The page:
PerryScope: Perry Diaz
For the last seven years since she usurped the presidency from Joseph Estrada, Gloria Macapagal-Arroyo built an empire that fed on greed. And over that period of time, she spun a massive web of corruption -- and deception -- that centered in Malacanang. Corruption was institutionalized at every level of her government -- from the lowly paid clerk to the greedy influence peddlers and all the way to the top echelon of the Arroyo administration.
Rodolfo "Jun" Lozada's testimony before the Senate Blue Ribbon Committee was akin to the testimony of Joseph Valachi before the U.S. Senate McClellan Committee in 1962 when it investigated organized crime in the U.S. Valachi was the first Mafia insider who broke the "Omerta" code of silence and exposed the extent of the "Cosa Nostra" criminal empire. In the case of Lozada, he was the first "Evil Empire" insider who exposed the extent of corruption in the Arroyo government.
In his testimony, Lozada talked about a meeting that he attended last December 2007 with Romulo Neri and Senators Ping Lacson and Jamby Madrigal. At that meeting, Neri said of Arroyo: "She is evil." Neri also told them that Arroyo allowed her business cronies to control certain industries. Lacson and Madrigal, however, would not divulge what Neri told them. They said that they promised Neri to keep the information he disclosed confidential. I think there's more to it than keeping their promises.
According to Lozada, Neri named Lucio Tan, John Gokongwei, Enrique Razon, Tomas Alcantara, and the Aboitizes as some of the "oligarchs" who ruled the country under the patronage of Arroyo. It is interesting to note that on December 12, 2007, a consortium led by Enrique Razon which comprised the State Grid Corporation of China and Calaca High Power Corp. won the right to operate the government-owned TransCo for 25 years for only $3.95 billion. Critics said that the government would earn a lot more than that if Congress did not pass a law forcing the privatization of TransCo operations.
Last September 2007, after the ZTE-NBN scandal erupted, Arroyo quietly suspended more than $4 billion worth of projects funded by China. She also suspended the $460 million Cyber-Ed project which was also awarded to a Chinese company.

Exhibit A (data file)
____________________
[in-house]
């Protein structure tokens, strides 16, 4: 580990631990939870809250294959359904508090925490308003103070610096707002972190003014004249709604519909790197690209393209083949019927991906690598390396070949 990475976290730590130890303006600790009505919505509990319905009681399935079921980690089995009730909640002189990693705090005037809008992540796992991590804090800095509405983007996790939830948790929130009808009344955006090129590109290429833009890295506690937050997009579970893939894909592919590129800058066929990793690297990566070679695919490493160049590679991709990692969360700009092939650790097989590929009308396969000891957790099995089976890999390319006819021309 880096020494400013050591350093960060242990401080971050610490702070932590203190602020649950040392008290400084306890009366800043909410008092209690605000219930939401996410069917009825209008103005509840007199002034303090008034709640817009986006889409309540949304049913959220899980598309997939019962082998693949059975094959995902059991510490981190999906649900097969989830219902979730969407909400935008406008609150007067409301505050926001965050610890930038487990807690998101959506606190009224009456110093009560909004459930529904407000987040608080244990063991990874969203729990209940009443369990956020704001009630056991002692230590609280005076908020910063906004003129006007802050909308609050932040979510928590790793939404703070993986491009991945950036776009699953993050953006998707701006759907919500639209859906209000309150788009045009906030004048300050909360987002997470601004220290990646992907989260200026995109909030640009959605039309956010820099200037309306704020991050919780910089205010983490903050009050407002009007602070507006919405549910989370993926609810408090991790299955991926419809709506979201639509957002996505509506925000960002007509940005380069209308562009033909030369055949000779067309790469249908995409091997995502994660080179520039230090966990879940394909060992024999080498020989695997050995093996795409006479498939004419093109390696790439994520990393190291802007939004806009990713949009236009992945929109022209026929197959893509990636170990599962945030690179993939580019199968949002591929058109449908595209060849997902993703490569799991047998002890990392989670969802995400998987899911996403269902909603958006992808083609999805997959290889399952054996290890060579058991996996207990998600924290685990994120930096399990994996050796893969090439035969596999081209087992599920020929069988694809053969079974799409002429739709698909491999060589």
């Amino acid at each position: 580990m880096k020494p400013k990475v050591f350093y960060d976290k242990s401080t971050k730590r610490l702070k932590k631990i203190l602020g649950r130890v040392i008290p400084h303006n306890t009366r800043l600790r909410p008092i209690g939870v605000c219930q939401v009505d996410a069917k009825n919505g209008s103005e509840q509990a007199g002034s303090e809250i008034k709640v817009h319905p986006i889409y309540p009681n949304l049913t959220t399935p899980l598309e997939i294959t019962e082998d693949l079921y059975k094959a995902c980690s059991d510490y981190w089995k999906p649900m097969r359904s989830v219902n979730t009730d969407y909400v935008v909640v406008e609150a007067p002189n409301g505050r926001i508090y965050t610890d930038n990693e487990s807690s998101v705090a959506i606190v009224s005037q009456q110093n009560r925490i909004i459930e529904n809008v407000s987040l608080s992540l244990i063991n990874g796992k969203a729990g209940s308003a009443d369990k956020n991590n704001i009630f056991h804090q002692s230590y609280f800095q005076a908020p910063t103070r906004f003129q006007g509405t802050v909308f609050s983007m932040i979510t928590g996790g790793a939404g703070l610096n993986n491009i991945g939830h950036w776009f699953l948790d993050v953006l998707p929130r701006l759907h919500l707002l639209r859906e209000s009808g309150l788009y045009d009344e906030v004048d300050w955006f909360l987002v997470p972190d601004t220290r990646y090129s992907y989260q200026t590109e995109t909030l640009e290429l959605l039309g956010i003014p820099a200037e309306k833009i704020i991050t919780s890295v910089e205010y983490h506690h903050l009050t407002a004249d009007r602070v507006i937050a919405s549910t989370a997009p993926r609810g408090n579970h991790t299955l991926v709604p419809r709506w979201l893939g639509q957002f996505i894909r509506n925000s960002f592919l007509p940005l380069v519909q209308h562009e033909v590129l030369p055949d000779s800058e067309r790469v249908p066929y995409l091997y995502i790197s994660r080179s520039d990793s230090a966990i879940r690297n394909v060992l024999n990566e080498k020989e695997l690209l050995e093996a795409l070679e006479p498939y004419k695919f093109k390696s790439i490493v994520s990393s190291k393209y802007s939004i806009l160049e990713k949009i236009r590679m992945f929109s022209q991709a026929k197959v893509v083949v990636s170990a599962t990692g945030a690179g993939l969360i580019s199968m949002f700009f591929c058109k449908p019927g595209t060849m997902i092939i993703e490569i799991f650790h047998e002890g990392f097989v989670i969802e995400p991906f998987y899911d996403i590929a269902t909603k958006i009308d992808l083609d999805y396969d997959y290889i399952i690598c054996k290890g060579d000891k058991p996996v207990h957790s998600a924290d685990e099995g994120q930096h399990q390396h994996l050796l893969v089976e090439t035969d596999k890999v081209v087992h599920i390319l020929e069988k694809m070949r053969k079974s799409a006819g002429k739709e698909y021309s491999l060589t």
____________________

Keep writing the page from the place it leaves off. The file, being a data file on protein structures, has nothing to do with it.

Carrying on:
It is anticipated that some of Arroyo's political allies would abandon her at the crucial time. But how about the military? Would the military's top brass stick with her until the very end? I doubt it. Just like in 1986 and 2001, the military would do the right thing and support the leader who would emerge with popular support. After all, Arroyo's presidency is considered by many as illegitimate; thus, giving the military a pretense in the event that they abandon Arroyo. Hey, they're human too.
At a recent wreath-laying ceremony at the Libingan ng mga Bayani (Heroes Cemetery) commemorating the 22nd anniversary of the "People Power" revolution, former President Fidel V. Ramos, in his speech, said that the gains of the "People Power" revolution in 1986 and 2001 were being lost to "greed, apathy, and corruption." Those words must have shaken Arroyo -- who was present at the ceremony -- to the bones. And in what appeared to be a "call to action," Ramos implored, "history might yet call us to come together again -- to offer our lives and fortunes on the altar of our civic leaders." Then he blasted the oligarchs, dynasties, and opportunists. It doesn't take a genius to figure out who Ramos was talking about. After the ceremony, Arroyo took off without saying a word to the audience. Perhaps she was choking from the "noose" tightening around her neck while Ramos was lambasting corruption in her government.